National Rail Enquiries
Train Delays and Service Disruptions
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Trains Delays and Compensation
Train companies all have different sets of rules, so it can be more than a little confusing to work out what you should get if your train has been delayed or cancelled. It's entirely possible to get completely different treatment for very similar experiences, but National Rail has underlying rules for train travel.
National Rail Conditions of Carriage
The National Rail Conditions of Carriage are the underlying rules for train travel in Britain. These conditions set out the amount of compensation you're entitled to.
The minimum compensation for a delay is 20% of your single ticket (10% of a return, unless you were delayed on both legs) if you're more than one hour late.
These conditions are significantly stingier than any of the train companies' own rules on compensation for delay.
The companies' compensation levels are set out in their franchise agreements with the government, and the levels are different for every company.
As a general rule, around half of the companies will refund 50% of your ticket for a delay of 30 minutes or more.
National Rail Compensation
Compensation from National Rail only applies if delays, cancellations or poor service happened for reasons outside of a train company's control, for example:
The National Rail Conditions of Carriage state that compensation will be in National Rail vouchers.
Vouchers may not be to everyone's liking but there are pros and cons:
It is worth being persistent so if you complain about receiving vouchers and ask for a refund instead (state this specifically when you put in your claim) some train companies may oblige if you are explicit about what you want, and why train vouchers don't cut it.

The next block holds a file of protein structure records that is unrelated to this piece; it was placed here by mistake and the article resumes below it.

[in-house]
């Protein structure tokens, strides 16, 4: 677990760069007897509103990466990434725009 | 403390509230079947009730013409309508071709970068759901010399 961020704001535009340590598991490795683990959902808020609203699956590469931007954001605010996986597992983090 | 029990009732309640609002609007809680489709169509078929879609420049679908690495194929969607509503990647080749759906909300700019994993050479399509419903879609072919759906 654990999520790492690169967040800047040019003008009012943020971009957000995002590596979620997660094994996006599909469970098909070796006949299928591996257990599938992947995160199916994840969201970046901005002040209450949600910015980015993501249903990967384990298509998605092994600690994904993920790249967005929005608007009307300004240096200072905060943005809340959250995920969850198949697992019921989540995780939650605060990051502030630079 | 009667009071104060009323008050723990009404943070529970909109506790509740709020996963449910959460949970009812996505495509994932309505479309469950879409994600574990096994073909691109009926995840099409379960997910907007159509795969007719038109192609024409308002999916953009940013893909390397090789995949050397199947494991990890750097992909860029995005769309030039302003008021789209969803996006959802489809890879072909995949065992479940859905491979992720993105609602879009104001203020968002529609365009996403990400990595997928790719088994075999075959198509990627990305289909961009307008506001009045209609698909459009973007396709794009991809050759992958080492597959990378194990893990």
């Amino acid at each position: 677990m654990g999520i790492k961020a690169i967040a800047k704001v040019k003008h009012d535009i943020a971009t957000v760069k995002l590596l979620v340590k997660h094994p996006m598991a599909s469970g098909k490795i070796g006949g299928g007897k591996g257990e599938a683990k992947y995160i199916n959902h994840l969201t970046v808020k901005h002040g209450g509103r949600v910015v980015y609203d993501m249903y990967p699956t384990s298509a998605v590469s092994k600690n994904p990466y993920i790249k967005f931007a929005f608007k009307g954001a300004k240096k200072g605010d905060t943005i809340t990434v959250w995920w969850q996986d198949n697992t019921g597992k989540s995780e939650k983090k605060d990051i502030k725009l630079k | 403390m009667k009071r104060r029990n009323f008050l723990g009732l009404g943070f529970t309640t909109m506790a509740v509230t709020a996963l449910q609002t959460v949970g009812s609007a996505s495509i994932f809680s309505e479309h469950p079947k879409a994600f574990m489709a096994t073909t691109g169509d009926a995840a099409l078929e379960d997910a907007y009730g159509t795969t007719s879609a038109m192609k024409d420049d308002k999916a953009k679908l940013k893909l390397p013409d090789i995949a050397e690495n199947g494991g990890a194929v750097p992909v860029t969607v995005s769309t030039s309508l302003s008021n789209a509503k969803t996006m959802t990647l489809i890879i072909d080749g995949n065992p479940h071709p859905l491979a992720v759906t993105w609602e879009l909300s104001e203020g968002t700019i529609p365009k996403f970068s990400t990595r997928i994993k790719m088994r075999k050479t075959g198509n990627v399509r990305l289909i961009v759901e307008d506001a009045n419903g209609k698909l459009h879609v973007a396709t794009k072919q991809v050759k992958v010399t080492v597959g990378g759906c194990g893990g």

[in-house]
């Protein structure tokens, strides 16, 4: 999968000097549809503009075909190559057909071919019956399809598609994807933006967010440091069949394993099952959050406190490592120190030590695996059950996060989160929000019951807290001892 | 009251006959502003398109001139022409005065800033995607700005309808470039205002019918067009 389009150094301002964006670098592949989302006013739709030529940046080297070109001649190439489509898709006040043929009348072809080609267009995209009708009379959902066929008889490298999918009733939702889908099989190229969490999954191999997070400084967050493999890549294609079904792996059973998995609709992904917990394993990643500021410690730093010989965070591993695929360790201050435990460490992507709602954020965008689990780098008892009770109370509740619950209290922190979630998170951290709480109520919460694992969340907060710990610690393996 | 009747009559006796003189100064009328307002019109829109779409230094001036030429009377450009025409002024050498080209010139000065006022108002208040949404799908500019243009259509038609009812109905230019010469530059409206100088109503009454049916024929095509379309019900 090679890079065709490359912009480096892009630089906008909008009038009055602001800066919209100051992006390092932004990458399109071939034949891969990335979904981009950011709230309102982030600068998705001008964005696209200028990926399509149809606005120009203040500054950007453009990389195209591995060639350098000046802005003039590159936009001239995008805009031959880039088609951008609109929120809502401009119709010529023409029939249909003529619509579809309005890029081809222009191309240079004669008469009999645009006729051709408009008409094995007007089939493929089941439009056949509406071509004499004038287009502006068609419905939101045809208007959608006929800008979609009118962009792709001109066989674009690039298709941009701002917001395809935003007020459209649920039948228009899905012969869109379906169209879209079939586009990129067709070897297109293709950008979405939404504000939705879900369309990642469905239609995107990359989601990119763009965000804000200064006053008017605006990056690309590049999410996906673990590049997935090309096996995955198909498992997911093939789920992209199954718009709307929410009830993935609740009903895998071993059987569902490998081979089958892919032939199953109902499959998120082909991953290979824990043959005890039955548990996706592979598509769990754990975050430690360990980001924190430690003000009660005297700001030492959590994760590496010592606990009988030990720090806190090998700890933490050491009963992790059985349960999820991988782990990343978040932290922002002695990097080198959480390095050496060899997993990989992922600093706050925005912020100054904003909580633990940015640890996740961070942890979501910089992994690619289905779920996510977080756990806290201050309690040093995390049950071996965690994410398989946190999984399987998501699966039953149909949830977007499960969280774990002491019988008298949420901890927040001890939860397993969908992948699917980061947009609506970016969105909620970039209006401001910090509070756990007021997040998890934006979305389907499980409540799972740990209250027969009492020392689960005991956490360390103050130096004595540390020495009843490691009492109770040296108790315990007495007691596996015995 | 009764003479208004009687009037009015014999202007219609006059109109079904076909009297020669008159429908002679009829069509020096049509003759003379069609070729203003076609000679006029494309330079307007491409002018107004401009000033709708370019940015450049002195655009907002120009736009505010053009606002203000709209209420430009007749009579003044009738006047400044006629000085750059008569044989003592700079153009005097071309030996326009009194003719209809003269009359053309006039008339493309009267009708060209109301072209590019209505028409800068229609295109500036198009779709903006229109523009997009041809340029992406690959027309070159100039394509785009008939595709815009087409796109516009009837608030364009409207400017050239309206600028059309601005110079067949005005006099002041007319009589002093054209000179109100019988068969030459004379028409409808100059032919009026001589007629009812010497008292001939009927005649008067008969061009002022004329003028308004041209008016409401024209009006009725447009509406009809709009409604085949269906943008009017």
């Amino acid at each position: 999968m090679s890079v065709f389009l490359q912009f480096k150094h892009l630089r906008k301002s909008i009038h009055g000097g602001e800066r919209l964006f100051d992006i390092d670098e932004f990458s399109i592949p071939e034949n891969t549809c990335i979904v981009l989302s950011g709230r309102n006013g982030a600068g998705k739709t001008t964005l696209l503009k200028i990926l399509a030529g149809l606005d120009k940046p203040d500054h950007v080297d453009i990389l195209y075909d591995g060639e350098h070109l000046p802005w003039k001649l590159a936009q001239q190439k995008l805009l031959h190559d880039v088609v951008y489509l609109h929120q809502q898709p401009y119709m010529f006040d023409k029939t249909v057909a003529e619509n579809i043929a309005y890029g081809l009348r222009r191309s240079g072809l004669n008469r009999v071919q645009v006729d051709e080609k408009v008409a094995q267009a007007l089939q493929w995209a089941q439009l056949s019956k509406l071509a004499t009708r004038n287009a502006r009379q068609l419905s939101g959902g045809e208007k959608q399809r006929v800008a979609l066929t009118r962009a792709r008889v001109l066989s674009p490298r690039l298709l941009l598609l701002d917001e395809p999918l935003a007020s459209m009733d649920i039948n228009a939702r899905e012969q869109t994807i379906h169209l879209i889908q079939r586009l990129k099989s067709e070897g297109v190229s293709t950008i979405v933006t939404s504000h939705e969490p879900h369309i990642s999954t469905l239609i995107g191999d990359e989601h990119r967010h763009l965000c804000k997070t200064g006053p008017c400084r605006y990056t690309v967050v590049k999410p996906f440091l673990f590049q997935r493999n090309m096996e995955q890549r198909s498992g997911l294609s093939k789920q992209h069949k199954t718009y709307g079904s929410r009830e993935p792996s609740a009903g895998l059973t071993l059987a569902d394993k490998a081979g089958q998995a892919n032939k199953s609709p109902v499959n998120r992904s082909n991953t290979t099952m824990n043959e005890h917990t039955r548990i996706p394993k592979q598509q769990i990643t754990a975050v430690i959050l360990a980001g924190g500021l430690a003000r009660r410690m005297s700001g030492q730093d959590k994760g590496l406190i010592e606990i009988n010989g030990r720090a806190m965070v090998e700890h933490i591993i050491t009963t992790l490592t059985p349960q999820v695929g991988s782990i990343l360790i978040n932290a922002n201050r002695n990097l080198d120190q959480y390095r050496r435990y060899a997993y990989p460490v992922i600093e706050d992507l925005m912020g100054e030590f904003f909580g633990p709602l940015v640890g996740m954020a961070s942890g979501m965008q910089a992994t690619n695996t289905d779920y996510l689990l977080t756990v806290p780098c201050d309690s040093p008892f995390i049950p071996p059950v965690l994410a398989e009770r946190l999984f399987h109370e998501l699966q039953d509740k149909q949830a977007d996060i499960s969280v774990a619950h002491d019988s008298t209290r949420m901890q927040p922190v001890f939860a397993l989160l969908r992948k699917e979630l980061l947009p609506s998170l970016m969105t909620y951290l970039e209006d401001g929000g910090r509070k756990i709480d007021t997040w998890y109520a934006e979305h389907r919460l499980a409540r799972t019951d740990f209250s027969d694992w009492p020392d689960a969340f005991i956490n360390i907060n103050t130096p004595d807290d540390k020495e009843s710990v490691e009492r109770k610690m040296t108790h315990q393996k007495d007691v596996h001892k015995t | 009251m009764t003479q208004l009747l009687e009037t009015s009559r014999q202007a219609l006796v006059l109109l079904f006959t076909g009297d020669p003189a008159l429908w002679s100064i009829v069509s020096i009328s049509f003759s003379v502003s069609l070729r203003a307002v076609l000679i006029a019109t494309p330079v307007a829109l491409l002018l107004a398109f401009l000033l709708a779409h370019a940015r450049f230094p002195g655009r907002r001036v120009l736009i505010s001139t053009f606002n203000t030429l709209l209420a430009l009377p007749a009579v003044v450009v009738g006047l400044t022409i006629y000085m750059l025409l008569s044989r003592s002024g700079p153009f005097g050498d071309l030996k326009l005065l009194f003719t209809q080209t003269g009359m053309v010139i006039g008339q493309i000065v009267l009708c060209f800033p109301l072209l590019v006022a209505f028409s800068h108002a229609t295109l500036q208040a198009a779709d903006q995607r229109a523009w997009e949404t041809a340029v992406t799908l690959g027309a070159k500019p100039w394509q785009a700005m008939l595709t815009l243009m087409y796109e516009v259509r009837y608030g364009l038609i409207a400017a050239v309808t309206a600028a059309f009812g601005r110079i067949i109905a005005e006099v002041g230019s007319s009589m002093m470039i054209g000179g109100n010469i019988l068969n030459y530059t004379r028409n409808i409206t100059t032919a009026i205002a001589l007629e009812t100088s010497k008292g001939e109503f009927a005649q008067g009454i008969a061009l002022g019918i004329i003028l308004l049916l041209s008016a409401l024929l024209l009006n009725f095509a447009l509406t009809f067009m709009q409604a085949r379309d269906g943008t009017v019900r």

Season Tickets and Compensation for Train Delays
Refunds for season ticket holders tend to be calculated using the proportional daily cost of the price of your annual ticket.
What you get depends on the route and price of our ticket, but the refund often works out at less than someone travelling with a recently purchased ticket.
Bad Weather Train Delays & Compensation
In the case of bad weather, Network Rail and the train companies have to agree that the weather is exceptionally severe. If it is, the theory is that train companies don't have to compensate you.
But, the conditions also say that companies ‘will consider additional claims in exceptional circumstances so, it could well be worth claiming for compensation anyway.
The weather rules bring about the paradox that you could be much better off not getting on the heavily delayed train at, for example, snowy times – as you would then be entitled to a refund rather than no compensation.
This is because if the train you were going to take is cancelled or delayed – or your reservation was not going to be honoured – and you decide not to travel, you're entitled to a refund.
Train Companies Duty of Care
If circumstances within the control of a train company leave you stranded, any train company that can help should get you to your destination or give you overnight accommodation.
Transport for London (TFL) offers refunds if a passenger's journey is delayed for more than 15 minutes.
For tube passengers, this amounts to the fare for the single journey you were making, whether you have a season ticket or have purchased a single fare.
London Overground users have to be delayed by more than 30 minutes and you must claim from TFL within 14 days to be eligible for a refund.
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